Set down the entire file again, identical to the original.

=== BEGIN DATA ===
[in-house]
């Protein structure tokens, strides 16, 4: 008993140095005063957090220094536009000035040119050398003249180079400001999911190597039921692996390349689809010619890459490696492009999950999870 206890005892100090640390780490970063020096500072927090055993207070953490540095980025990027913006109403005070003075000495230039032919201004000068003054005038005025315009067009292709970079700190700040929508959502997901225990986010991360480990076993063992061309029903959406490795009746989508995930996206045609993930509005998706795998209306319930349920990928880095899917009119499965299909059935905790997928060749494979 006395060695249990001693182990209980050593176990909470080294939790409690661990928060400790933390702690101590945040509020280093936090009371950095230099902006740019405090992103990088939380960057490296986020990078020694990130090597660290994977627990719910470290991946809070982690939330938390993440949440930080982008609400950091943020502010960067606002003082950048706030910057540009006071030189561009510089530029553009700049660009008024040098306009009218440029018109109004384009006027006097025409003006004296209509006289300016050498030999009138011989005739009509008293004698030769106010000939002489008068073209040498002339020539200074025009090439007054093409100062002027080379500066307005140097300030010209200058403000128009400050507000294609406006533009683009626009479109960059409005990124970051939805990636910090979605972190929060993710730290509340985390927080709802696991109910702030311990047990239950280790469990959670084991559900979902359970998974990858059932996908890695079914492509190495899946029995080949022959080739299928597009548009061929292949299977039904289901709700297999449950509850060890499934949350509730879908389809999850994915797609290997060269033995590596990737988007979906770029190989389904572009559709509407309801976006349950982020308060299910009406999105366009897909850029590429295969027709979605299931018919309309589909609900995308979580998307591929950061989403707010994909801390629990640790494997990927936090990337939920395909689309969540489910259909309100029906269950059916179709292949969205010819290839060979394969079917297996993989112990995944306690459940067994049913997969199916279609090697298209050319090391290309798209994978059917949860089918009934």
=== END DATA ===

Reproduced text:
[in-house]
């Protein structure tokens, strides 16, 4: 008993140095005063957090220094536009000035040119050398003249180079400001999911190597039921692996390349689809010619890459490696492009999950999870 206890005892100090640390780490970063020096500072927090055993207070953490540095980025990027913006109403005070003075000495230039032919201004000068003054005038005025315009067009292709970079700190700040929508959502997901225990986010991360480990076993063992061309029903959406490795009746989508995930996206045609993930509005998706795998209306319930349920990928880095899917009119499965299909059935905790997928060749494979 006395060695249990001693182990209980050593176990909470080294939790409690661990928060400790933390702690101590945040509020280093936090009371950095230099902006740019405090992103990088939380960057490296986020990078020694990130090597660290994977627990719910470290991946809070982690939330938390993440949440930080982008609400950091943020502010960067606002003082950048706030910057540009006071030189561009510089530029553009700049660009008024040098306009009218440029018109109004384009006027006097025409003006004296209509006289300016050498030999009138011989005739009509008293004698030769106010000939002489008068073209040498002339020539200074025009090439007054093409100062002027080379500066307005140097300030010209200058403000128009400050507000294609406006533009683009626009479109960059409005990124970051939805990636910090979605972190929060993710730290509340985390927080709802696991109910702030311990047990239950280790469990959670084991559900979902359970998974990858059932996908890695079914492509190495899946029995080949022959080739299928597009548009061929292949299977039904289901709700297999449950509850060890499934949350509730879908389809999850994915797609290997060269033995590596990737988007979906770029190989389904572009559709509407309801976006349950982020308060299910009406999105366009897909850029590429295969027709979605299931018919309309589909609900995308979580998307591929950061989403707010994909801390629990640790494997990927936090990337939920395909689309969540489910259909309100029906269950059916179709292949969205010819290839060979394969079917297996993989112990995944306690459940067994049913997969199916279609090697298209050319090391290309798209994978059917949860089918009934």